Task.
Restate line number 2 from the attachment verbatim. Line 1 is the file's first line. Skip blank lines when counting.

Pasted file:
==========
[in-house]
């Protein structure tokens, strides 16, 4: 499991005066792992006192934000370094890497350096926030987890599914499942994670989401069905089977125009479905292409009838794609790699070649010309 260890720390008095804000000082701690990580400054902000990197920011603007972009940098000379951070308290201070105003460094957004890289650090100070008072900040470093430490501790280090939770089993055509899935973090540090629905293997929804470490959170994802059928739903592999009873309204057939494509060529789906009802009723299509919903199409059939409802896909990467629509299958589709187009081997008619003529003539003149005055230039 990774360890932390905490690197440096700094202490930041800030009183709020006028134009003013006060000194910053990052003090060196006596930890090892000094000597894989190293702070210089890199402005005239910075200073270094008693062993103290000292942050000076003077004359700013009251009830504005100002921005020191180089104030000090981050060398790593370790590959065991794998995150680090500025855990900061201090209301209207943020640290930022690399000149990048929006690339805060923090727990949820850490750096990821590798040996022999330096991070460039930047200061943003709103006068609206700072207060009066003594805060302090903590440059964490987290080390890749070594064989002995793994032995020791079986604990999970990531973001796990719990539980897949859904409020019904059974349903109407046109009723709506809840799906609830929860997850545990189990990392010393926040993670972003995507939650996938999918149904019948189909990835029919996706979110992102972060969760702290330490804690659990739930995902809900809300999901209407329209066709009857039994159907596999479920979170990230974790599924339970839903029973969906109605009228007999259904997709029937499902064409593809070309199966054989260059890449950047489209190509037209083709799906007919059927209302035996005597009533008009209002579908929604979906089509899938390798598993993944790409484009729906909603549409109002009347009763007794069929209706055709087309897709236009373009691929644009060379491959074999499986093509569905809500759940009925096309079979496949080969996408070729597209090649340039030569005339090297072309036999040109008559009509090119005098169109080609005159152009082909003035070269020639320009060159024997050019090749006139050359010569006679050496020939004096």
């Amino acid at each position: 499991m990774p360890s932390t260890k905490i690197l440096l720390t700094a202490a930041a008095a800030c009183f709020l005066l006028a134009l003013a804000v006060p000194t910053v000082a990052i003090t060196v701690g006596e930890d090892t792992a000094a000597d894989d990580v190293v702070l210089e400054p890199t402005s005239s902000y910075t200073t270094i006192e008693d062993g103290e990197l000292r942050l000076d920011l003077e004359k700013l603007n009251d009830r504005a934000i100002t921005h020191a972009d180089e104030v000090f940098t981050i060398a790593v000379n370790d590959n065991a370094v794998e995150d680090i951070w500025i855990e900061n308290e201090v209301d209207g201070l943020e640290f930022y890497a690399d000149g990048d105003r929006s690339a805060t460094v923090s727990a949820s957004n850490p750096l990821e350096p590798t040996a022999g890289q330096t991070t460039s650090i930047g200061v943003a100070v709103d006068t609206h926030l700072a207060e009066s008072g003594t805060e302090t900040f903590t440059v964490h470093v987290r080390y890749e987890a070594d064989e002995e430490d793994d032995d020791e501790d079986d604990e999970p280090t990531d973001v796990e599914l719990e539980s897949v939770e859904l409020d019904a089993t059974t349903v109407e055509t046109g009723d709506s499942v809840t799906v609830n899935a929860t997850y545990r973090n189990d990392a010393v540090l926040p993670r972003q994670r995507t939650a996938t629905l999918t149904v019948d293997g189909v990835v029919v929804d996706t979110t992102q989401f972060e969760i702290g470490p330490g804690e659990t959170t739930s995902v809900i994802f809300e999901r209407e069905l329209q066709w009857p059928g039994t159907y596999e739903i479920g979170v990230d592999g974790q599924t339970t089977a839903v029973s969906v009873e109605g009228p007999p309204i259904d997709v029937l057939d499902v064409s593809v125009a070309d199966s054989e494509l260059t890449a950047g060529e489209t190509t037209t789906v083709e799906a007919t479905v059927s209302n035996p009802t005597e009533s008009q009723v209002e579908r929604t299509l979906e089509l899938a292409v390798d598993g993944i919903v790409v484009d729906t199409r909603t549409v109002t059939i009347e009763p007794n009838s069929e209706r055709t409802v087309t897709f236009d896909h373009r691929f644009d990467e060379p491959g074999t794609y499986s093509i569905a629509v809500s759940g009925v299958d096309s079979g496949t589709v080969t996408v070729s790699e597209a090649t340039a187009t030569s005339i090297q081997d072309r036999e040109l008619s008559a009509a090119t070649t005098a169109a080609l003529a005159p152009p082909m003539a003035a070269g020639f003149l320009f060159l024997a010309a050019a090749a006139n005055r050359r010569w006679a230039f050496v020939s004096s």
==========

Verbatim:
């Protein structure tokens, strides 16, 4: 499991005066792992006192934000370094890497350096926030987890599914499942994670989401069905089977125009479905292409009838794609790699070649010309 260890720390008095804000000082701690990580400054902000990197920011603007972009940098000379951070308290201070105003460094957004890289650090100070008072900040470093430490501790280090939770089993055509899935973090540090629905293997929804470490959170994802059928739903592999009873309204057939494509060529789906009802009723299509919903199409059939409802896909990467629509299958589709187009081997008619003529003539003149005055230039 990774360890932390905490690197440096700094202490930041800030009183709020006028134009003013006060000194910053990052003090060196006596930890090892000094000597894989190293702070210089890199402005005239910075200073270094008693062993103290000292942050000076003077004359700013009251009830504005100002921005020191180089104030000090981050060398790593370790590959065991794998995150680090500025855990900061201090209301209207943020640290930022690399000149990048929006690339805060923090727990949820850490750096990821590798040996022999330096991070460039930047200061943003709103006068609206700072207060009066003594805060302090903590440059964490987290080390890749070594064989002995793994032995020791079986604990999970990531973001796990719990539980897949859904409020019904059974349903109407046109009723709506809840799906609830929860997850545990189990990392010393926040993670972003995507939650996938999918149904019948189909990835029919996706979110992102972060969760702290330490804690659990739930995902809900809300999901209407329209066709009857039994159907596999479920979170990230974790599924339970839903029973969906109605009228007999259904997709029937499902064409593809070309199966054989260059890449950047489209190509037209083709799906007919059927209302035996005597009533008009209002579908929604979906089509899938390798598993993944790409484009729906909603549409109002009347009763007794069929209706055709087309897709236009373009691929644009060379491959074999499986093509569905809500759940009925096309079979496949080969996408070729597209090649340039030569005339090297072309036999040109008559009509090119005098169109080609005159152009082909003035070269020639320009060159024997050019090749006139050359010569006679050496020939004096």